Pupils’ imagination on display at McAuliffe Invention Fair
A bout half of the sixth-grade pupils at the Christa McAuliffe Middle School in Jackson channeled the likes of Apple founder Steve Jobs and Facebook founder Mark Zuckerberg at the sixth annual Invention Fair on April 9 as they showed off what could be some of tomorrow’s major technologies.
With each invention perched on a library bookshelf for friends and family members to see, not one baking-soda volcano or potato powered light bulb was on display.
According to science teacher Megan Isaksen, the lack of those typical science fair projects was by design. “This is not the typical science fair; this is something where [the students] have to think outside the box and think of something that has not been created yet,” Isaksen said.
The pupils’ inventions ranged from the Ball-Boni by Mike Schiazza, which would work like a magnetized Zamboni for baseballs, to an iPhone case with a hidden compartment called the CaseBuddy by Stephanie Silvan and Alexis Vizzi.
Pupils participating in the Invention Fair, which is headed by Isaksen and three of her fellow middle school science teachers, Melissa Hans, Melissa Weyandt and Paige Sobolchick, not only had to produce their inventions, but they also had to use a number of learning tools to familiarize themselves with the process of going from the planning phase to creating a viable business model. “This is a generation of kids where you get the remote control, and the TV turns on. You get on a ride at Great Adventure, and you go 100 mph,” Principal Robert Rotante said. “What’s nice about the Invention Fair is that it teaches kids to think about how things work.”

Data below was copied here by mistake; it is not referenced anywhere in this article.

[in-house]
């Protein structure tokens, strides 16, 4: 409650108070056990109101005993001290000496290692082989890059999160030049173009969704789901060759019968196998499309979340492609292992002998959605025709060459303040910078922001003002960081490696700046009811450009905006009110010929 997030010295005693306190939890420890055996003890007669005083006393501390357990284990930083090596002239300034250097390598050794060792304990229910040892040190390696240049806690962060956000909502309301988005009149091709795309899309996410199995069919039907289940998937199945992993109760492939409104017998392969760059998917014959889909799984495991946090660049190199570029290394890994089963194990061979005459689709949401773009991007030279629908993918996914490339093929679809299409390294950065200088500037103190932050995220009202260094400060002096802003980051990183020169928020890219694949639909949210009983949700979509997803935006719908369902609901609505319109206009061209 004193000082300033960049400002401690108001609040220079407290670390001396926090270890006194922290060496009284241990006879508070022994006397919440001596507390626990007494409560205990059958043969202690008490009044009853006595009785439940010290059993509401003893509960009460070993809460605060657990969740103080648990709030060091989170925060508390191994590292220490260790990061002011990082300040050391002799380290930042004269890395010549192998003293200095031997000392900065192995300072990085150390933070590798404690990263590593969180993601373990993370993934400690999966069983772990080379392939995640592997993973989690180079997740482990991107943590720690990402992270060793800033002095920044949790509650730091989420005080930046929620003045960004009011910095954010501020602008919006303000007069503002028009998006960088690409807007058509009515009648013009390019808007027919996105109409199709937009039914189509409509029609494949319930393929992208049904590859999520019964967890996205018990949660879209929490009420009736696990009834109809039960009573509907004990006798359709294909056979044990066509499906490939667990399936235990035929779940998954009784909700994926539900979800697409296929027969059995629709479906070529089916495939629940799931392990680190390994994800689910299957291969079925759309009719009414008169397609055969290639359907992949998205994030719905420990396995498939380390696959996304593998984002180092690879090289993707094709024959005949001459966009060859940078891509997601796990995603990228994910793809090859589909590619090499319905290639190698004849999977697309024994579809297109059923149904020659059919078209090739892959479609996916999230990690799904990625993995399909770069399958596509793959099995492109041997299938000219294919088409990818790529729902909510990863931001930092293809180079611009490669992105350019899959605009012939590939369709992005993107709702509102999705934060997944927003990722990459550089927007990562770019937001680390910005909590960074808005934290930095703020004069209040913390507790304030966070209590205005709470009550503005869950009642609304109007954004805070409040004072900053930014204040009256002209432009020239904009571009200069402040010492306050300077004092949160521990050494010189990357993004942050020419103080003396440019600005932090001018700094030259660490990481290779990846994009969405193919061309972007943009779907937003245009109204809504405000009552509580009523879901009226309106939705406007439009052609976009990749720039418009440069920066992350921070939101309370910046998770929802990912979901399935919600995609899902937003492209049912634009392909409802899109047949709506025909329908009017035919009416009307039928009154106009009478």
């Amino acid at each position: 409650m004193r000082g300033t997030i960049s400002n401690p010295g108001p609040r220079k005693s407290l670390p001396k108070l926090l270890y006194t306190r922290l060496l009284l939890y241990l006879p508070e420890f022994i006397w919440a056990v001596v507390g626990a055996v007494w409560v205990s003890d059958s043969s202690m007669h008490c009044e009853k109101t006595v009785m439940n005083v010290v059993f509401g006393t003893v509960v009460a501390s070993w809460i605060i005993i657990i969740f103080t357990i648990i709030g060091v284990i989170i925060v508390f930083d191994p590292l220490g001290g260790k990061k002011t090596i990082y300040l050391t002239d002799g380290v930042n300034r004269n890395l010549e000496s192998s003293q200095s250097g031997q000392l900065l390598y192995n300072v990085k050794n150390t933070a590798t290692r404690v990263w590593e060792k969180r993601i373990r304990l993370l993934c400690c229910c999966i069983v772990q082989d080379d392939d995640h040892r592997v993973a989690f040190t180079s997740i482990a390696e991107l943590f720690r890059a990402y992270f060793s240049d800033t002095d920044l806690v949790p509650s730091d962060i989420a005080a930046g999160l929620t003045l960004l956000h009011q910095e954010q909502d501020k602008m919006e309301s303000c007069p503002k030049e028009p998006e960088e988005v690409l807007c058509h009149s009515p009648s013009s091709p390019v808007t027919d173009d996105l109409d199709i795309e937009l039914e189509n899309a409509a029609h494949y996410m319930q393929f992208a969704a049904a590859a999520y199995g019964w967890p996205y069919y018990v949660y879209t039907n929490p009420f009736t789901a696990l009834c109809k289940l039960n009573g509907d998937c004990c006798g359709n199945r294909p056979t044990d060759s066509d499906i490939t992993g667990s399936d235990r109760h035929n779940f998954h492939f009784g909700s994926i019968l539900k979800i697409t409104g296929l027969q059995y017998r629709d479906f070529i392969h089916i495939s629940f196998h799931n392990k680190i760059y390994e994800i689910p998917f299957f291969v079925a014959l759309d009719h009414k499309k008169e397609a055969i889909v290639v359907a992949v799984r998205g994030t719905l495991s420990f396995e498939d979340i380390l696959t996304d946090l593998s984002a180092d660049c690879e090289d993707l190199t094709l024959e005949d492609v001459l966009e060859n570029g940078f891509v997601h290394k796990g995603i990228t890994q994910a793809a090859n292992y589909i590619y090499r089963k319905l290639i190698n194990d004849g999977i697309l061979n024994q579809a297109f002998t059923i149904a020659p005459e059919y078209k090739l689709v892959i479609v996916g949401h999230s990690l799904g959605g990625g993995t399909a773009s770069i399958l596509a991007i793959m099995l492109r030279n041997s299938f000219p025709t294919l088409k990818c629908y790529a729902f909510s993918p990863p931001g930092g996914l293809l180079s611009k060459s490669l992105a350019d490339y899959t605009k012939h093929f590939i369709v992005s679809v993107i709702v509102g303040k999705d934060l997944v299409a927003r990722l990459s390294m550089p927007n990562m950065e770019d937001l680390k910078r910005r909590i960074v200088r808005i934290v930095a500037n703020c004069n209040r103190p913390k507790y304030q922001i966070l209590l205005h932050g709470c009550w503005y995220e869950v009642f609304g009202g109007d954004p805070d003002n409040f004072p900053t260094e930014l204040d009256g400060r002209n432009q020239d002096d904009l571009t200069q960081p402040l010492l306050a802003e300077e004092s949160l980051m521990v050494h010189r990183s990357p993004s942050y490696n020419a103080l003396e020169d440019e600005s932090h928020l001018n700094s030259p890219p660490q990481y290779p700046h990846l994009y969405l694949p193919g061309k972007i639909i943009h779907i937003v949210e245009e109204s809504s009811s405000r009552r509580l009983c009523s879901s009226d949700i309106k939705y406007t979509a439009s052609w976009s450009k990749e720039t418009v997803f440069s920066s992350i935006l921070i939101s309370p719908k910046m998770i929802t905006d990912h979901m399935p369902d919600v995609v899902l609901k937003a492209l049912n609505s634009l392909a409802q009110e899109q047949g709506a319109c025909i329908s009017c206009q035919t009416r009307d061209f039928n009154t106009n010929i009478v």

Isaksen said that three months ago, the pupils were tasked with coming up with an invention and comparing it to existing patents by using Google Patents.
Marketing and financial planning also played a role in the pupils’ work. Breakdowns of production costs and profit margins were displayed alongside homemade business cards and a price tag with every item.
“You are wasting your money every time you lose your socks,” said Dayna Virga, who along with her friend Brianna McNair was describing a pair of socks held together with Velcro. Dayna displayed the tenacity of a television pitchman as she explained the footwear innovation.
With a focus on multi-disciplinary learning, Rotante said the Invention Fair falls in line with the Jackson School District’s focus on the science, technology, engineering and mathematics (STEM) initiative.